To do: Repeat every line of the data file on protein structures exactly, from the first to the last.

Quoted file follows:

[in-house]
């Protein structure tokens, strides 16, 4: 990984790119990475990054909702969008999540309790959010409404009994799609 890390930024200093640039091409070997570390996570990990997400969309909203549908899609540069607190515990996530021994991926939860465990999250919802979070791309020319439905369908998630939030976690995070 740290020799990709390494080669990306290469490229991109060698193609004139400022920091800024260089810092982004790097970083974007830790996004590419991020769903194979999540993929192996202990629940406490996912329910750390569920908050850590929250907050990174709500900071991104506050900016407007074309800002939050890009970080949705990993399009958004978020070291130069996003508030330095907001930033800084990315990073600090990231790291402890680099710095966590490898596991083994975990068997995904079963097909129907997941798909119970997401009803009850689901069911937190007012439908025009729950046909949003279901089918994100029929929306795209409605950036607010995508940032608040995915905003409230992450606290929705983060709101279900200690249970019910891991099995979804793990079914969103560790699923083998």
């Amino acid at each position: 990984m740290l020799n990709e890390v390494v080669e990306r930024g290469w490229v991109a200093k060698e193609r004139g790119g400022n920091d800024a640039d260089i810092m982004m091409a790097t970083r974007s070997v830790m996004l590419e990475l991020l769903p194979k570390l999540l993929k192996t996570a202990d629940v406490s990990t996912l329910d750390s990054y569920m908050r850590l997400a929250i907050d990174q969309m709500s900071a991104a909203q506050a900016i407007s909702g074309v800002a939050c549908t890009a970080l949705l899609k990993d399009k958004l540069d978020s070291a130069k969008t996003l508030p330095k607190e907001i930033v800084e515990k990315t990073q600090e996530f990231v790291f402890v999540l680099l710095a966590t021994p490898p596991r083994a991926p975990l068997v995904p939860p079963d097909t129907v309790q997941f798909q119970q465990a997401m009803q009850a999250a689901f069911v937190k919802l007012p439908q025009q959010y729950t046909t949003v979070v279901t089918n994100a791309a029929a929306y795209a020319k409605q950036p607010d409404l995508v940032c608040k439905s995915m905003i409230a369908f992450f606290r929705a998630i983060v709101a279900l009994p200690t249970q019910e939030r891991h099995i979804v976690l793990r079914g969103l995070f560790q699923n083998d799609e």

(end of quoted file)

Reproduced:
[in-house]
């Protein structure tokens, strides 16, 4: 990984790119990475990054909702969008999540309790959010409404009994799609 890390930024200093640039091409070997570390996570990990997400969309909203549908899609540069607190515990996530021994991926939860465990999250919802979070791309020319439905369908998630939030976690995070 740290020799990709390494080669990306290469490229991109060698193609004139400022920091800024260089810092982004790097970083974007830790996004590419991020769903194979999540993929192996202990629940406490996912329910750390569920908050850590929250907050990174709500900071991104506050900016407007074309800002939050890009970080949705990993399009958004978020070291130069996003508030330095907001930033800084990315990073600090990231790291402890680099710095966590490898596991083994975990068997995904079963097909129907997941798909119970997401009803009850689901069911937190007012439908025009729950046909949003279901089918994100029929929306795209409605950036607010995508940032608040995915905003409230992450606290929705983060709101279900200690249970019910891991099995979804793990079914969103560790699923083998």
């Amino acid at each position: 990984m740290l020799n990709e890390v390494v080669e990306r930024g290469w490229v991109a200093k060698e193609r004139g790119g400022n920091d800024a640039d260089i810092m982004m091409a790097t970083r974007s070997v830790m996004l590419e990475l991020l769903p194979k570390l999540l993929k192996t996570a202990d629940v406490s990990t996912l329910d750390s990054y569920m908050r850590l997400a929250i907050d990174q969309m709500s900071a991104a909203q506050a900016i407007s909702g074309v800002a939050c549908t890009a970080l949705l899609k990993d399009k958004l540069d978020s070291a130069k969008t996003l508030p330095k607190e907001i930033v800084e515990k990315t990073q600090e996530f990231v790291f402890v999540l680099l710095a966590t021994p490898p596991r083994a991926p975990l068997v995904p939860p079963d097909t129907v309790q997941f798909q119970q465990a997401m009803q009850a999250a689901f069911v937190k919802l007012p439908q025009q959010y729950t046909t949003v979070v279901t089918n994100a791309a029929a929306y795209a020319k409605q950036p607010d409404l995508v940032c608040k439905s995915m905003i409230a369908f992450f606290r929705a998630i983060v709101a279900l009994p200690t249970q019910e939030r891991h099995i979804v976690l793990r079914g969103l995070f560790q699923n083998d799609e």